Winters in New York are difficult. We are a walking city and when you have avenues that are miles long, the wind can whip down them at horrible speeds. Overcoats and hats and gloves can feel like they’re made of lace when you turn a corner and hit a negative twenty degree windchill.
Going out is curtailed. People’s faces are hidden by scarves. There’s a blind, zombie-esque trudge underlying everyone’s movements. Colds and flues move into your apartment and make themselves at home. I know families that didn’t have a single day this winter when everyone was healthy.
Summer in New York is…a bit of a mixed bag. The summer is fun but smells can abound and, frankly, fuck August. It’s too damn hot.
But Spring? Ah, Spring.
Suddenly the light has a different feeling and we change our clocks so that the sun doesn’t set at four in the afternoon. Suddenly the parks don’t look like cemeteries for trees and restaurants set up their outdoor seating. Suddenly you can see people’s faces as you walk around and the sound of free concerts fills the air.
Suddenly it is Spring.
This time of year has long had a significant impact upon the human race. All of our holidays hinge on the turn of the seasons. And from pagan rituals to organized religions to festivals and celebrations, there has always been a desire to cheer the end of winter and the beginning of warmth.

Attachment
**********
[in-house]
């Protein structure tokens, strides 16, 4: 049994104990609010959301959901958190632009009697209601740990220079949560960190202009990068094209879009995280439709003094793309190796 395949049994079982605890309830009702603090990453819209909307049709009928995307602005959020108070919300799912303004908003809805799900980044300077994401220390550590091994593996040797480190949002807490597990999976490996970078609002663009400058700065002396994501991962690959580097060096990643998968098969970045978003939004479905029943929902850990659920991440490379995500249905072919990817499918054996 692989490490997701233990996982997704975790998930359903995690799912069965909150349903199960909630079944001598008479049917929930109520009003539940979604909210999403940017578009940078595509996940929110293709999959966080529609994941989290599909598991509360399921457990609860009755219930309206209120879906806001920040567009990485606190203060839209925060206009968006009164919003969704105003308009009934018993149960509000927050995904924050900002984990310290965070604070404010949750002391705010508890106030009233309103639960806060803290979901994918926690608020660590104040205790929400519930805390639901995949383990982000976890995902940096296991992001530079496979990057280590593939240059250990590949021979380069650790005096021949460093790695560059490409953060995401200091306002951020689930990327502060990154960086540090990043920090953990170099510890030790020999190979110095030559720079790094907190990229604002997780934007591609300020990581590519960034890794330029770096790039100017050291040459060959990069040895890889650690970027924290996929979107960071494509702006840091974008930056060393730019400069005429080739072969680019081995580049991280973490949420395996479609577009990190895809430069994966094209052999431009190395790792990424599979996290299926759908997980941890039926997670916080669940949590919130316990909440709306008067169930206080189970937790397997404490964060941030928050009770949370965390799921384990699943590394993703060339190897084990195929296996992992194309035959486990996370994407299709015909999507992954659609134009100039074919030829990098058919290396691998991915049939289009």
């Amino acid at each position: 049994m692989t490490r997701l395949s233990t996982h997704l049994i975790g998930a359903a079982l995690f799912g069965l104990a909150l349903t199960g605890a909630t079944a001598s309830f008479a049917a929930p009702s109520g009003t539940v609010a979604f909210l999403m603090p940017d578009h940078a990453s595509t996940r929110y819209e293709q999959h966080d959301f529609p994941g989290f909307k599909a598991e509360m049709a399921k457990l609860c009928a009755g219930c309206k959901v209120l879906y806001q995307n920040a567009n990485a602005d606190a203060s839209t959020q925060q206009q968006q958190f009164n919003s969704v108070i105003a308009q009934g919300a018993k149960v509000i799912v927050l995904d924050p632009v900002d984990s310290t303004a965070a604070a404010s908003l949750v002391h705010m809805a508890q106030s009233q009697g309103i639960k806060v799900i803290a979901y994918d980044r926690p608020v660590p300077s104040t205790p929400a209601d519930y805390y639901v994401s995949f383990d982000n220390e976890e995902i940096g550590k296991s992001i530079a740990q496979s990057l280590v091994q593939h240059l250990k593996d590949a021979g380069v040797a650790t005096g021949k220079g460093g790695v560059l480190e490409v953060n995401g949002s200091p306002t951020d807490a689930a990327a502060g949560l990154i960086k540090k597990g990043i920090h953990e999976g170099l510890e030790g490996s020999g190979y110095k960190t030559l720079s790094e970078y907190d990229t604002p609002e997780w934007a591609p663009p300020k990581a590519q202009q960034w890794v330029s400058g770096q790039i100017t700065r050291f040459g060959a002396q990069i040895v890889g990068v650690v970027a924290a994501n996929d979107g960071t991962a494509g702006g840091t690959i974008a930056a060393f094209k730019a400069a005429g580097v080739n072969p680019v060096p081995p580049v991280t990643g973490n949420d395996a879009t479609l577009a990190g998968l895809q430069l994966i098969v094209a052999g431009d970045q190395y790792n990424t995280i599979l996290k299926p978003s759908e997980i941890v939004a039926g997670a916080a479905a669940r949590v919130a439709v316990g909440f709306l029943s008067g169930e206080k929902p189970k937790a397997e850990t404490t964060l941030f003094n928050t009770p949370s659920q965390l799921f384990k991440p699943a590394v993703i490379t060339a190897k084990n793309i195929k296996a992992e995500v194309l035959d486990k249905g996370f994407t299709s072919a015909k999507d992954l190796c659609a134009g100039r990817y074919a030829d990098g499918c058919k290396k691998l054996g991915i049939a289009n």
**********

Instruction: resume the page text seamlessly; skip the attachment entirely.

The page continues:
For me, I choose to celebrate whenever National Sundress Day rolls around. In some regions it is known as National Skirt Day. Were I into the male body it might be National Bicep Day or National Shorts Day. Were I more interested in myself it might be Feel the Warmth on My Skin Day. And were I in the Southern Hemisphere I would just be fucked.
But, as I said, for me it is National Sundress Day.
There are hints of warm weather leading up to this wonderful day, and then, after the mercury has stayed north of 70 degrees for a long enough period of time, everyone breaks out their warm weather clothes. Suddenly the human body exists again in all its wonderful glory. Suddenly skin does not need protection just to be outside.
It is a celebration, it is a time for drink and song.
It is National Sundress Day.
Get out there and celebrate.